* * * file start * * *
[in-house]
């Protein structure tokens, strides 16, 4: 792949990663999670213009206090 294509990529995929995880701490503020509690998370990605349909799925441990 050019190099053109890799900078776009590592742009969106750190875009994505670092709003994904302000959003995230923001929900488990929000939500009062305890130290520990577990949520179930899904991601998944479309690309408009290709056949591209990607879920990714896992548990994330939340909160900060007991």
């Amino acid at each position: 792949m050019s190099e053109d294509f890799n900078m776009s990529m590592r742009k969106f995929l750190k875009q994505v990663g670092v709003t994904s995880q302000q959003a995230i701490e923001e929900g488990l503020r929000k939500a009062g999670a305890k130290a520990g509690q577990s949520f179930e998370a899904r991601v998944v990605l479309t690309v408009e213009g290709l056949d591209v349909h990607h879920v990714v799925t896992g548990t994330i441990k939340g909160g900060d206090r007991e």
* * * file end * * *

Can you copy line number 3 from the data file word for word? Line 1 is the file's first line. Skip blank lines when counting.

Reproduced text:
């Amino acid at each position: 792949m050019s190099e053109d294509f890799n900078m776009s990529m590592r742009k969106f995929l750190k875009q994505v990663g670092v709003t994904s995880q302000q959003a995230i701490e923001e929900g488990l503020r929000k939500a009062g999670a305890k130290a520990g509690q577990s949520f179930e998370a899904r991601v998944v990605l479309t690309v408009e213009g290709l056949d591209v349909h990607h879920v990714v799925t896992g548990t994330i441990k939340g909160g900060d206090r007991e």